Venous blood vs arterial blood what is untrue
The solubility of CO2 in the blood is 20 times more than O2.
CO2 diffuses into RBCs readily. Inside, RBC, CO2 is rapidly hydrated by H2CO3 because of the presence of carbonic anhydrase. This forms H+ and HCO3-. H+ is buffered by hemoglobin. HCO3- enters plasma in exchange for Cl-. This is called a chloride shift. Both bicarbonate and chloride ions are osmotically active so, RBCs swell up and increase in size. This increased size of RBC and movent fluid into lymphatics increases the venous blood hematocrit by 3%.
The Haldane effect refers to the increased capacity of deoxygenated hemoglobin to bind and carry CO2.
This is because deoxygenated hemoglobin binds more readily with CO2.
Venous blood caban dioxide is more than arterial blood.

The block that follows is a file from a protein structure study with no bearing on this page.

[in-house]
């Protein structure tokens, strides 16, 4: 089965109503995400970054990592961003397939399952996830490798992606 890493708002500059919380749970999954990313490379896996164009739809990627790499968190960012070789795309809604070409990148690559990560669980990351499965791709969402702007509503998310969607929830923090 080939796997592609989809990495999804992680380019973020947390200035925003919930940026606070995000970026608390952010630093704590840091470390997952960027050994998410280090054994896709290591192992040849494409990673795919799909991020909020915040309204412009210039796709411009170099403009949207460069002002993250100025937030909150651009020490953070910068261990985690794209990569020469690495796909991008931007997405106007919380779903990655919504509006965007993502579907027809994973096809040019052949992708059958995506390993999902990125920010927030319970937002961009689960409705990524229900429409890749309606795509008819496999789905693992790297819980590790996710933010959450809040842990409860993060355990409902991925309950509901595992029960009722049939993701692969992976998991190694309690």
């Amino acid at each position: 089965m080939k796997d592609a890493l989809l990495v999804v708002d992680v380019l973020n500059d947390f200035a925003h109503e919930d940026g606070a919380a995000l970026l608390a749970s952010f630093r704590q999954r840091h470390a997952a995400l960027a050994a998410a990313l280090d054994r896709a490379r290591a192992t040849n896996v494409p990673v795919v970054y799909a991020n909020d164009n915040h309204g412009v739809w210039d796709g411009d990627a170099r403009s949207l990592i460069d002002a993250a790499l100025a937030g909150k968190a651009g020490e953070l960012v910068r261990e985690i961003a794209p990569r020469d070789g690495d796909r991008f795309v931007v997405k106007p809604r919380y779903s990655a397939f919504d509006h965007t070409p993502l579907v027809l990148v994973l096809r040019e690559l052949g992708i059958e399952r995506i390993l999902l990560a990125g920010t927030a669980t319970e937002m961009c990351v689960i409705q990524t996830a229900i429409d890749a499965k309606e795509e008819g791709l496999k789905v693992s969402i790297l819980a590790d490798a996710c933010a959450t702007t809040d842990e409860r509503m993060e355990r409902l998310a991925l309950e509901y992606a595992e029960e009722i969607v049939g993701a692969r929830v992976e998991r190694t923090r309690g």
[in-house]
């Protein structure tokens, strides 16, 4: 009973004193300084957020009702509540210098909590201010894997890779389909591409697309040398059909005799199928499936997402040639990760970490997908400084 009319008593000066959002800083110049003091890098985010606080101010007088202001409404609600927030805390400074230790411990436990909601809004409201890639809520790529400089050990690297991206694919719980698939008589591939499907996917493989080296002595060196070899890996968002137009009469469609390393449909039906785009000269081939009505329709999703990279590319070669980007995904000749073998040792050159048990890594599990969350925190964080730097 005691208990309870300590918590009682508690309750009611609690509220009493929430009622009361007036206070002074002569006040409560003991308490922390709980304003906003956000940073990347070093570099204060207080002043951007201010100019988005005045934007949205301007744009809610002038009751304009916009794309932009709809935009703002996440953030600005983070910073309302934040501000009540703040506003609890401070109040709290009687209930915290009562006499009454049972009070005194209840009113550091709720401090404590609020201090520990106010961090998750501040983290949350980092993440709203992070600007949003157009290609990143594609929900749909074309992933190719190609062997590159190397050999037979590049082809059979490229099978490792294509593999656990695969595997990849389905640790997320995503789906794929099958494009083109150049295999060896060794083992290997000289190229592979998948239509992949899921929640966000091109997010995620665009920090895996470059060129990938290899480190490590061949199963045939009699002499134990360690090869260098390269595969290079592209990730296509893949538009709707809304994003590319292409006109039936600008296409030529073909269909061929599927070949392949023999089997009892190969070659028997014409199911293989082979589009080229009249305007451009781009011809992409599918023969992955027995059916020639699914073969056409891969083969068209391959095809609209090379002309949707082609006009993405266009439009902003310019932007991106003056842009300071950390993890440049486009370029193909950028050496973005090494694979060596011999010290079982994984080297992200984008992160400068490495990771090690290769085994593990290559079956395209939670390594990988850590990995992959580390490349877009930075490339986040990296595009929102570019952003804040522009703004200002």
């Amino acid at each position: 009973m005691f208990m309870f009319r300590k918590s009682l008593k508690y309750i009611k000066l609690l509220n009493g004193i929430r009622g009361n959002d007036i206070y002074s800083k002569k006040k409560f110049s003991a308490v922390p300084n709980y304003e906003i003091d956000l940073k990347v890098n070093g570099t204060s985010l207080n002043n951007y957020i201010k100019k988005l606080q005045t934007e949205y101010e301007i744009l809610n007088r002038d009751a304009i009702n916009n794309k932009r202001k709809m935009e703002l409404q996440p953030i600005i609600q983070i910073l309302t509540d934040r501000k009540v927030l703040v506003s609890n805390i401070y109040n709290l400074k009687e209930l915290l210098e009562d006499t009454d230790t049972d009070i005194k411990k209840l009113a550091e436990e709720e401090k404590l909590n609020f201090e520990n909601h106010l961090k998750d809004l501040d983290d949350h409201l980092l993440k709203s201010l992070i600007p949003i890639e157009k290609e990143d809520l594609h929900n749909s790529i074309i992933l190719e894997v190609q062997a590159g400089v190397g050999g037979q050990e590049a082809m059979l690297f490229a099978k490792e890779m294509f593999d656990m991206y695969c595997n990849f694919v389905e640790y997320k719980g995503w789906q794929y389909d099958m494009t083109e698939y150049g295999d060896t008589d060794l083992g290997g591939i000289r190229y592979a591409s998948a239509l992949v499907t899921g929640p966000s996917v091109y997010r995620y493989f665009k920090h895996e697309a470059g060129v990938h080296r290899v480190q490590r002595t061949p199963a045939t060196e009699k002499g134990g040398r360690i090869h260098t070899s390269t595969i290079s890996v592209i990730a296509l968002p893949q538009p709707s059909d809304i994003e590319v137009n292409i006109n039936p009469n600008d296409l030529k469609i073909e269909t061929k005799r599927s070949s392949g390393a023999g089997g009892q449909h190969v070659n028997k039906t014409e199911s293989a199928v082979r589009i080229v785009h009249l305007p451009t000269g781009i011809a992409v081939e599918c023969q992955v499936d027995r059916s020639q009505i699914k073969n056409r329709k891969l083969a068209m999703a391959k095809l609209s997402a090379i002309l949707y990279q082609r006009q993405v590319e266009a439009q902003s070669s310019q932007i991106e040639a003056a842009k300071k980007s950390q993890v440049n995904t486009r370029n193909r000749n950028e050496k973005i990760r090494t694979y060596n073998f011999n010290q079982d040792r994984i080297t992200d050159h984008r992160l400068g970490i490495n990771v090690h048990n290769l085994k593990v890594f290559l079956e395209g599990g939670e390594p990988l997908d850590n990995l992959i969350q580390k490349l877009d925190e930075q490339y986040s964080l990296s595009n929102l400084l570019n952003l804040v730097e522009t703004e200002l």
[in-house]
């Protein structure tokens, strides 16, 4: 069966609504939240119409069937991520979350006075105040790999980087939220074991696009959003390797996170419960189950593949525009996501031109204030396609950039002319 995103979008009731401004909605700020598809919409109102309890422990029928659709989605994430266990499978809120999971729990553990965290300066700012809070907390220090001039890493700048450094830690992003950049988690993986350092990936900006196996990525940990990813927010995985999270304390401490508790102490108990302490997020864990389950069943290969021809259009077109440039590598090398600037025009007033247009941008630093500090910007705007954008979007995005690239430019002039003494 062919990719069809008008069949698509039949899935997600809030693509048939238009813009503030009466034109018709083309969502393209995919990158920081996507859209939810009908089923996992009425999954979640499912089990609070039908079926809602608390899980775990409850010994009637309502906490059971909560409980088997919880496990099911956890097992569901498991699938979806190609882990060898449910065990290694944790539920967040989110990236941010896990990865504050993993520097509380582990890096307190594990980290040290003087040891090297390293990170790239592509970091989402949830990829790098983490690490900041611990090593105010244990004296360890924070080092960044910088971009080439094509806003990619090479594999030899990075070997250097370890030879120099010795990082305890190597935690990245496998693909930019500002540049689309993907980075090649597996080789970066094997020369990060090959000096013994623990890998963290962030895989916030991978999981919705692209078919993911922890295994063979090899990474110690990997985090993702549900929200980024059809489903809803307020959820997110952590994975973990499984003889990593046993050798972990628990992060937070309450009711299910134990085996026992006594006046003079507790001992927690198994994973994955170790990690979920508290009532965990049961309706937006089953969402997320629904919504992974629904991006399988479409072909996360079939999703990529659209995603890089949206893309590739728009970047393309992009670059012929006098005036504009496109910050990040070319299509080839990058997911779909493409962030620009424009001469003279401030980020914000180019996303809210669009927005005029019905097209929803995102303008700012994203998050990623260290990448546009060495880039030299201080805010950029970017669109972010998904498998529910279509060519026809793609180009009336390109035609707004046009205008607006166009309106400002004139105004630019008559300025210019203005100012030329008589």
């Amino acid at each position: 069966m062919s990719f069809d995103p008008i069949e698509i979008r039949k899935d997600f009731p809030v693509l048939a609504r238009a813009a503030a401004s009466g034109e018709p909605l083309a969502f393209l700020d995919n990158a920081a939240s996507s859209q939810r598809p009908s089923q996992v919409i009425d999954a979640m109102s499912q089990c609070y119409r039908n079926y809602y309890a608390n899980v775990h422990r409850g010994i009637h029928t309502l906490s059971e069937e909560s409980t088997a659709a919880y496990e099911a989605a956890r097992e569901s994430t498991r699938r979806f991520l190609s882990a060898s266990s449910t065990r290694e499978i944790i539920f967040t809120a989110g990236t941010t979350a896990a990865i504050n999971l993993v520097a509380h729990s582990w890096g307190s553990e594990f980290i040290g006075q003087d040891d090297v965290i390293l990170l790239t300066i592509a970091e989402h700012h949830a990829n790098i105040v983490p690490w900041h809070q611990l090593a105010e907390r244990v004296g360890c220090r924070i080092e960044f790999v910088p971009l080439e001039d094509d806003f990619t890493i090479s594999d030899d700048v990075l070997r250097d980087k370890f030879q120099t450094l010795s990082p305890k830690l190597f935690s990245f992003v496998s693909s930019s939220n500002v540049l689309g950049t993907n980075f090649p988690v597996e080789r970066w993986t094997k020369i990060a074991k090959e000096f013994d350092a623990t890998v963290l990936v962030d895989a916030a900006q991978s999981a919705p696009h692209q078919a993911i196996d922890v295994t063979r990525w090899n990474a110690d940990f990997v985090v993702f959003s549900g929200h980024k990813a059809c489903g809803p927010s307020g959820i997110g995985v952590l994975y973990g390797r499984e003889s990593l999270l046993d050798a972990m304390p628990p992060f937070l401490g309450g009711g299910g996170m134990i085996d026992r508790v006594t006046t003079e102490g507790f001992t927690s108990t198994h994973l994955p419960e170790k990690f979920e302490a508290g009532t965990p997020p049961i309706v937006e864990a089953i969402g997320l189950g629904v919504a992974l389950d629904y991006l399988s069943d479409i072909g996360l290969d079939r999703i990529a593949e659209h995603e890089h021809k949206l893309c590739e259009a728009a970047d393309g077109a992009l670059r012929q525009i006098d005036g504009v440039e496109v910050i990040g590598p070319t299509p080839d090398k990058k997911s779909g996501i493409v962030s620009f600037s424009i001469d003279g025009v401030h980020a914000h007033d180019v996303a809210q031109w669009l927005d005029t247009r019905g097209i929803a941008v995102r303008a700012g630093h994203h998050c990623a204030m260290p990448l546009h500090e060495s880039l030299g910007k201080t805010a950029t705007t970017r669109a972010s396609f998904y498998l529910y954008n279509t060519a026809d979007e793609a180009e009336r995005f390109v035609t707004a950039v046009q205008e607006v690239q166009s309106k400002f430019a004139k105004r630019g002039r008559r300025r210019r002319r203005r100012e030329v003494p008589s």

The Fate of carbon dioxide in the blood
|In Plasma||In Red blood cells|
|Formation of carbamino compounds with plasma protein||Formation of carbamino-Hb|
|Hydration, H+ buffered, HCO3– in plasma||Hydration, H+ buffered, 70% of HCO3– enters the plasma|
Approximately 49 mL of CO2 is in each deciliter of arterial blood. In that 2.6 mL is dissolved, 2.6 mL is in carbamino compounds, and 43.8 mL is in HCO3−.
In the tissues, 3.7 mL of CO2 is added to each deciliter of blood and the same amount is removed from the lungs from each deciliter of blood.